Angie Atkins is a current Wexner Heritage member from MetroWest, NJ and can be reached at email@example.com.
My slight worry that the Wexner Summer Institute in Israel would be either a very basic Tourism 101 or the Zionist Rally version of a Club Med Vacation was immediately put to rest by the first day’s border tour: the lines at checkpoint Atarot; the taller-than-Babel-security wall on the road to Bethlehem; and the bars/lines/pies that solemn speakers graphed for us with dire trajectories of Israel’s demographics, economics, and geopolitical future shofar-blasted away not only our jet lag, but any vestigial sentimentality we may have brought along. (And this was before the visit to the military headquarters.) I deeply appreciated the complex nuances of Israel we were privy to during the entire week’s journeys, but wondered if the intention wasn’t just a little to shock us into a reconjuring of our earliest puppy love for Israel and our erstwhile naïve connection to its land, people, and our default Jewish identity. By the way, that is not such a bad goal, for us jaded Jews, Israelis included. Quite unexpectedly, Day Two seemed to give all the people in our group this reboot.
We walked into Yom Gibush that next day a bit raw and rudderless. How refreshing it was to be given a map with no provisional lines, a worksheet, a baggy of money, and a team of local guides, each one fascinating, zesty, and with enormous good will. And they thought we were really interesting – can you imagine? Actually, we all enjoyed hearing the personal stories of the most typical suburban childhood right along with the saddest Israeli army tale. Here were twelve strangers, armed with intriguingly odd objects, coming together to have a real conversation about what moved us, bothered us, and defined us as Jews and human beings. How many Americans brought a Kiddush cup and how many Israelis some army artifact, and yet, behind each potential cliche, some small stunning truth became manifest.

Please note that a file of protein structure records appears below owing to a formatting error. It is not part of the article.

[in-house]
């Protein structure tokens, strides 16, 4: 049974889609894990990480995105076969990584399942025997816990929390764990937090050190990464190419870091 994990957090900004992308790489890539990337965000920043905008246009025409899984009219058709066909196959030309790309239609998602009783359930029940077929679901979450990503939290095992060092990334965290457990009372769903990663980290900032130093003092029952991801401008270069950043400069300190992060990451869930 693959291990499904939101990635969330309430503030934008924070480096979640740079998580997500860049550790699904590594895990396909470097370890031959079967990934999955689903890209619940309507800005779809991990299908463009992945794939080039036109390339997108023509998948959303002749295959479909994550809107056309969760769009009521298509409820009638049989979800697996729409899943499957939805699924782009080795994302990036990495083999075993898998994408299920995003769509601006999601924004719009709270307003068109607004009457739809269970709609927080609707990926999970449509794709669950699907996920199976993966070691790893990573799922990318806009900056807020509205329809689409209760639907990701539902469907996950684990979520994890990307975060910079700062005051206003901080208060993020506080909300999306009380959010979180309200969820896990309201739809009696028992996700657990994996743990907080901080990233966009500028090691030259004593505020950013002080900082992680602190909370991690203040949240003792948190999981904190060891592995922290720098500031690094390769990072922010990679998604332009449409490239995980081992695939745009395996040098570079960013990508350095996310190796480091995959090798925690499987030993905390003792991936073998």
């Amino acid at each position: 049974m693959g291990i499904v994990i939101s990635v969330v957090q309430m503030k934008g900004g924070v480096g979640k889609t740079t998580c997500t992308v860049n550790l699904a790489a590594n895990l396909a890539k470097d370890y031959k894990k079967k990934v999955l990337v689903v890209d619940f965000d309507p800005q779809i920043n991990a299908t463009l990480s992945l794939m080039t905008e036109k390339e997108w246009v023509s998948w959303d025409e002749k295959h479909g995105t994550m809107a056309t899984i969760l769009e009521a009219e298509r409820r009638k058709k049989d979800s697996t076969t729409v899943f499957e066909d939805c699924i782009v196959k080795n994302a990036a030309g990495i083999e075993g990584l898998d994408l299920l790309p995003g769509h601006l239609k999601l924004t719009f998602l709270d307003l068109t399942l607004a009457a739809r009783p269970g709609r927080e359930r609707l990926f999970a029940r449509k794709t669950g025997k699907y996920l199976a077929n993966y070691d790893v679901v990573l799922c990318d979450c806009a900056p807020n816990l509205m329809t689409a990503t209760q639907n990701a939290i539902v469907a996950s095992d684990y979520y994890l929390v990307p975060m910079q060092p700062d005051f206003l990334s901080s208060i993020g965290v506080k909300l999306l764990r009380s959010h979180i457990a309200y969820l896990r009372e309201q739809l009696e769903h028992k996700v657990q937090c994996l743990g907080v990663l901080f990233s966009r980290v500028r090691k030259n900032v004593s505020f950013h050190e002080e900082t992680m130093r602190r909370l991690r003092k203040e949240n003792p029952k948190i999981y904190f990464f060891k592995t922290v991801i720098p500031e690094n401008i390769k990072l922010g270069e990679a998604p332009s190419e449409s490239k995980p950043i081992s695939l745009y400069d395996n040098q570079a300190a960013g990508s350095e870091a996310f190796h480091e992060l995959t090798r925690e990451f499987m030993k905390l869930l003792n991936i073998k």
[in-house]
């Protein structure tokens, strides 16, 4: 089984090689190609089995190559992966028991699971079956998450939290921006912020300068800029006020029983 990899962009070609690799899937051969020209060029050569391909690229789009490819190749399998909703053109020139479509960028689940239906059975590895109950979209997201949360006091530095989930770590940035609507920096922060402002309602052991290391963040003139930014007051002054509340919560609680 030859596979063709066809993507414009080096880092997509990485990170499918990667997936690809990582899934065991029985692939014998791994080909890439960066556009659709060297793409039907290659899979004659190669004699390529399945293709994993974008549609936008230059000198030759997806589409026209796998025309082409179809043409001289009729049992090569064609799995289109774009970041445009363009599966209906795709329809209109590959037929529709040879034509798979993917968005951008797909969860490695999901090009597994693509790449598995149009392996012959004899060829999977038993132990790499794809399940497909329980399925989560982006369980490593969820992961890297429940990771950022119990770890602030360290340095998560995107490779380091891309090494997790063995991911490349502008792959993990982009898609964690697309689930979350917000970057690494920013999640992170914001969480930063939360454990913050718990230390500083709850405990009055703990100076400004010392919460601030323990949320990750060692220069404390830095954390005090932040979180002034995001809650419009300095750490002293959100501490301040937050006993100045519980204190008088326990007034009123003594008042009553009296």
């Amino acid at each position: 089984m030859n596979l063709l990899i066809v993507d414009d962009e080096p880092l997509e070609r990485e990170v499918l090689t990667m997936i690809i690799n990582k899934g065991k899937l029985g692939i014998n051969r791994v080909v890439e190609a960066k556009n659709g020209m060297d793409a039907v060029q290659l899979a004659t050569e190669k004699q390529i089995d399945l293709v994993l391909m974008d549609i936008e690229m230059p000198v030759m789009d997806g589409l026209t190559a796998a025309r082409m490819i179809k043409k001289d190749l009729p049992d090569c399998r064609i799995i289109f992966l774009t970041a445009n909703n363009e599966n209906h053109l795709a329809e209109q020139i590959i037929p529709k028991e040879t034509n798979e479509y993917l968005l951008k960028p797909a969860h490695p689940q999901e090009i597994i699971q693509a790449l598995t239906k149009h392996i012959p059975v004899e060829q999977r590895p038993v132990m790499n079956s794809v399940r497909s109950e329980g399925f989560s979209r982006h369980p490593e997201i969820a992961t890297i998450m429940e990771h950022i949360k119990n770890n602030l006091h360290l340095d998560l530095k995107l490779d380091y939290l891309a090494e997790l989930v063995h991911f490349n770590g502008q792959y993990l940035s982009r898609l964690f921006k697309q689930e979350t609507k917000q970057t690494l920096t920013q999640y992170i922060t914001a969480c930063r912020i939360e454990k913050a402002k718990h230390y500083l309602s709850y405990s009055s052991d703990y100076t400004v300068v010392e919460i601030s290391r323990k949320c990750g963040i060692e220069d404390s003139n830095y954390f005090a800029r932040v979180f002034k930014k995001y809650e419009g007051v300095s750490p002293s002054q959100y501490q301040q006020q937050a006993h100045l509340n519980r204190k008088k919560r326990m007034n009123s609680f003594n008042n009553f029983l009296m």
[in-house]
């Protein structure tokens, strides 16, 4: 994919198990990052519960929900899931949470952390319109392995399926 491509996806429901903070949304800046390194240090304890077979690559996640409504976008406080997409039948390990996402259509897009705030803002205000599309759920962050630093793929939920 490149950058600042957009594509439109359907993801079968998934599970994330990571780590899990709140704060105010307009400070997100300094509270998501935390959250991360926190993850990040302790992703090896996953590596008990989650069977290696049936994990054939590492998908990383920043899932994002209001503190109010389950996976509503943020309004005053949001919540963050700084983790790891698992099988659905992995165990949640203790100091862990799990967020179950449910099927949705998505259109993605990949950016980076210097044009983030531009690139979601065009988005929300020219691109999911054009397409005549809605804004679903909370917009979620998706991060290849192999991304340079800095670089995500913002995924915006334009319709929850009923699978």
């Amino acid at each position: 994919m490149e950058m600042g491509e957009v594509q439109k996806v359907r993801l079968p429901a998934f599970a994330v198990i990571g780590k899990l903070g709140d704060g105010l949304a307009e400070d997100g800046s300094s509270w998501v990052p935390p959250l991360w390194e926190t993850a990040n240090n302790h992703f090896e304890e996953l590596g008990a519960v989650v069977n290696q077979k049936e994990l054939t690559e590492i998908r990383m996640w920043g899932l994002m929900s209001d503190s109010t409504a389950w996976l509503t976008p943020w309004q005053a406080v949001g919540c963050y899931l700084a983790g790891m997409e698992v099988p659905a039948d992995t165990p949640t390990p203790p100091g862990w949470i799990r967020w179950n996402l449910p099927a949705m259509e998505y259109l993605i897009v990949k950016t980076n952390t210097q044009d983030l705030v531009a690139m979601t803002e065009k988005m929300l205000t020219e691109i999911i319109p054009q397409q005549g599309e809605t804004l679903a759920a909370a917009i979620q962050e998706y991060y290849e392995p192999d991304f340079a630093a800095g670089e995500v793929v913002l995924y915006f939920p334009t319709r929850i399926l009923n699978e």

It was the kind of first date that leads to marriage. I knew the personal had quite trumped the ideological when we excitedly happened upon Rav Cook’s yeshiva but were barred from even a peek because of the women folk among us. Rather than stirring up a whole polemic, we just kept on strolling, too engrossed in our conversations to let such angst-fodder derail our fun. On the micro-human level, in a neighborhood at once fraught with all the in-your-face-questions that every street corner in Israel evokes, but on the other, a walker-friendly trail that receded to a backdrop, we spoke about our jobs, kids, doubts, celebrations, daily lives, as we usually only do with our closest friends.
Yom Sheni. Ki Tov.